Despite all that, if you’re daring enough to attempt the Nightmare difficulty, know that enemies hit much harder (some kill you in one hit) and are more relentless, you can only carry two batteries (instead of ten on the easier difficulty), they drain a lot faster, and you find far fewer resources laying around. If you manage to complete this mode you unlock an even more challenging option aptly named Insane, where, on top of everything already mentioned, a game-over means you must start again entirely from scratch. Story Mode is the inverse of this and makes the overall experience more manageable for a wide range of players while evidently reducing the number of enemy encounters. And if you want to jump into a specific chapter after completing the game, you can do that too.
Outlast 2 has a strong conclusion, but nothing substantial happens leading up to it. You learn early on where the story is heading and essentially wait for it to be fulfilled without any twists along the way. If one thing could have redeemed this letdown, it would have been the characterization of the villains, but unlike in the original Outlast, in this game they have no personality to speak of. They simply ramble about beliefs and scripture and feel indistinguishable from one another apart from motives, despite some solid voice acting all around. Indeed the audio in general really comes through, picking up the slack when the story struggles to make players distressed. Returning composer Samuel Laflamme has created an even more impactful score this time around, full of orchestral intensity and eerie ambience.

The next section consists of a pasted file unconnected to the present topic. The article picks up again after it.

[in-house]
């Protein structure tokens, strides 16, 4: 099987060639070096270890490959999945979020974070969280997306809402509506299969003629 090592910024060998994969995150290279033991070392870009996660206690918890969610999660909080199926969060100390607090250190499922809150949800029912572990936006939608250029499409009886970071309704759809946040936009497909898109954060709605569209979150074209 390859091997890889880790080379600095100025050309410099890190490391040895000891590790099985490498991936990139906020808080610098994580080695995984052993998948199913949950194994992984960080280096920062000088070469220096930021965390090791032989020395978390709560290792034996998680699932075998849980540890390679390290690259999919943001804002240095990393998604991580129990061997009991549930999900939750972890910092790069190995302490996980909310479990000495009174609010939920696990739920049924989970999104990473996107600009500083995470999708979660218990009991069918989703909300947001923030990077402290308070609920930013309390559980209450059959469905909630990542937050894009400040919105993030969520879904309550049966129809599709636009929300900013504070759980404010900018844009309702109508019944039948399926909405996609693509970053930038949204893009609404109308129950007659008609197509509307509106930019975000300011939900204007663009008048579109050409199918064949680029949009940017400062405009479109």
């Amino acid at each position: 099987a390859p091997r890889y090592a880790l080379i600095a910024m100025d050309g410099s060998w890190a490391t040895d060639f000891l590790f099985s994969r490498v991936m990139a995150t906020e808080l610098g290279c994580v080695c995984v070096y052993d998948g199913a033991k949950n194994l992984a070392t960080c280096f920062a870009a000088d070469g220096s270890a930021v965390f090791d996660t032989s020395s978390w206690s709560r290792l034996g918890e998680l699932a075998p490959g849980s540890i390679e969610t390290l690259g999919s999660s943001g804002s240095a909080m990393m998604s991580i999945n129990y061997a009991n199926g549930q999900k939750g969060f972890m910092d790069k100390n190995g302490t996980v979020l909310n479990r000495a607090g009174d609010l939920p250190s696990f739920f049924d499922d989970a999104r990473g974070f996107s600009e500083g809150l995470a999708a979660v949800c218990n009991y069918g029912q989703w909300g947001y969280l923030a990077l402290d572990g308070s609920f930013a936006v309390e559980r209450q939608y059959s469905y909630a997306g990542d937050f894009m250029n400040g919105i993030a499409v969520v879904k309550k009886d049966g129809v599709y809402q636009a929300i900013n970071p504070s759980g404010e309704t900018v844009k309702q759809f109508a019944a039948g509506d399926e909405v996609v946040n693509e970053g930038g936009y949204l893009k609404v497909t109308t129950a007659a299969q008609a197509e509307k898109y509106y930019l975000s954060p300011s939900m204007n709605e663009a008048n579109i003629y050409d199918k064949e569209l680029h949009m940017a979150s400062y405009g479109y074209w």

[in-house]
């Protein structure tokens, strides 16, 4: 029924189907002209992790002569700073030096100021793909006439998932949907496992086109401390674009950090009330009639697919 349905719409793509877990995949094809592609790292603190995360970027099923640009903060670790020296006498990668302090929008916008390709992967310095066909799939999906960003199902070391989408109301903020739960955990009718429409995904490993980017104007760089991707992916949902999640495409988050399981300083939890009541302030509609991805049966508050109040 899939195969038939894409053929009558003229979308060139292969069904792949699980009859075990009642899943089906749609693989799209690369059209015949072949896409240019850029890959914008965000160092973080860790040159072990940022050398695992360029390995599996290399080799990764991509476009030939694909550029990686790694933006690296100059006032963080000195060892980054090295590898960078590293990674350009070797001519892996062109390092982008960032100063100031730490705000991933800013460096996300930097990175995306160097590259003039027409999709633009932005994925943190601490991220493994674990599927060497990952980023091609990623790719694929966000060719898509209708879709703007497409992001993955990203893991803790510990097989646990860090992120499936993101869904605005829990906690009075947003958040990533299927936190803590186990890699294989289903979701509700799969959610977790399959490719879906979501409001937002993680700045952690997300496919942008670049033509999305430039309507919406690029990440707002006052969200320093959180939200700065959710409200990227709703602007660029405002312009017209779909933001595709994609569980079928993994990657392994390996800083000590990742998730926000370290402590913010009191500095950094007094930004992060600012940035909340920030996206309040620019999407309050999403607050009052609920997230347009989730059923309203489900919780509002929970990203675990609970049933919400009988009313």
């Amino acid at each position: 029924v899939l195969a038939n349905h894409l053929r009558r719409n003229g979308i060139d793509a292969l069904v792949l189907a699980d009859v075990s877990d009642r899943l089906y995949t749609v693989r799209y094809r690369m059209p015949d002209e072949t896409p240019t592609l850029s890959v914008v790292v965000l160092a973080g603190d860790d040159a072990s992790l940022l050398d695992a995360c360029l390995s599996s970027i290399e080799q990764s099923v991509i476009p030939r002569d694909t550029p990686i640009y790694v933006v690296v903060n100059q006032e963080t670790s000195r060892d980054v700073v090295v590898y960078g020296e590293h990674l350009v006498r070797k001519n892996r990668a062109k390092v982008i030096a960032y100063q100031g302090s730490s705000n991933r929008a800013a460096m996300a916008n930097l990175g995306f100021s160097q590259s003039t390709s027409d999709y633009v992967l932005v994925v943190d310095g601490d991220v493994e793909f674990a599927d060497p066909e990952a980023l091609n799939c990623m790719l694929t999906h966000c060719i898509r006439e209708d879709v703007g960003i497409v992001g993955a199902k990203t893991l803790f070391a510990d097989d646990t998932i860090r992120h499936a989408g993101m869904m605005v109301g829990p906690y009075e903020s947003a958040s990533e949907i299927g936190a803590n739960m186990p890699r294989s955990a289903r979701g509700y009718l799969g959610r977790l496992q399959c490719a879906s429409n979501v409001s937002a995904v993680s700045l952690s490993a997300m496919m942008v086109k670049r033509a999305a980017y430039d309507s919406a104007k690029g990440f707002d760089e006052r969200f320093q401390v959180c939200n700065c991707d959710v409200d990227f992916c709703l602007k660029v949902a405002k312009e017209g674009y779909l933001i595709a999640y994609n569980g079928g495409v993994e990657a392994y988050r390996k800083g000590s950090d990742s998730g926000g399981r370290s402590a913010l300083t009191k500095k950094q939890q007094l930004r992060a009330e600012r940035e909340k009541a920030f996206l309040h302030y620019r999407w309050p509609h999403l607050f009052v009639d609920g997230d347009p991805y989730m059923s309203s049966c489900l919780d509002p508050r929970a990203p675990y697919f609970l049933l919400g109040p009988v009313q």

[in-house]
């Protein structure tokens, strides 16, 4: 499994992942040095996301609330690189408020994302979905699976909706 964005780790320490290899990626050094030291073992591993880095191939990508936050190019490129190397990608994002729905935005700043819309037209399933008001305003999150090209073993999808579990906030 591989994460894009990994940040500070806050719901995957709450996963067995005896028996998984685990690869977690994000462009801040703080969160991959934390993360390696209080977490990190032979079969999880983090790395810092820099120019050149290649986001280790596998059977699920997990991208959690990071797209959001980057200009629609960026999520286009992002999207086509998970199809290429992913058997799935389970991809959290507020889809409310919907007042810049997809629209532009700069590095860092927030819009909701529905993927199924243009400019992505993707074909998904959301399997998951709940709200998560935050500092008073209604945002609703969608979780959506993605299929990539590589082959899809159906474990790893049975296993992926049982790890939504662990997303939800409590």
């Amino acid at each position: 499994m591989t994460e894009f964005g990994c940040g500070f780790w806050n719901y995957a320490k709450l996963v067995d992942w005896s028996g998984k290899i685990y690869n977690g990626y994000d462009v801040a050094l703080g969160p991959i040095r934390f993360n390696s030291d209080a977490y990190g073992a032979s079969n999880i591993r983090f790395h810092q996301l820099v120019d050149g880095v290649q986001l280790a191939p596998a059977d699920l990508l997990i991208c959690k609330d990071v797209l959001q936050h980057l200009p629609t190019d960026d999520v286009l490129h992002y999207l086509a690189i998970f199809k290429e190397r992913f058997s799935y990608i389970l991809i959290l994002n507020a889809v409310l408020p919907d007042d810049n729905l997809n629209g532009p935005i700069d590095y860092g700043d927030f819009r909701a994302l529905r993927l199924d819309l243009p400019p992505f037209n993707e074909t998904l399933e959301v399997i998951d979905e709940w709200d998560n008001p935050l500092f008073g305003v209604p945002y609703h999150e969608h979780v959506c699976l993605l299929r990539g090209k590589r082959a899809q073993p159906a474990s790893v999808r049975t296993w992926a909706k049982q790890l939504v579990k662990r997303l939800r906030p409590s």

The original Outlast and its DLC, The Whistleblower, were distilled horror experiences with their own share of issues, but here these problems are amplified. The predator-and-prey formula is already becoming stale and the jump scares are no more than haunted house thrills. Add to that an underwhelming story and unfair difficulty spikes and it becomes harder to spot the good. And there is good here. Specifically, the commitment to dark, disturbing imagery, unsettling sound design, and unbroken immersion places the game above many competing horror titles. It just often feels like Red Barrels are adhering to expectations or playing it safe – and horror should never be safe. As a sequel to a respected thriller, Outlast 2 is similar enough for returning fans to recall past joys and frights, but it introduces so few new ideas that work that it’s bound to disappoint.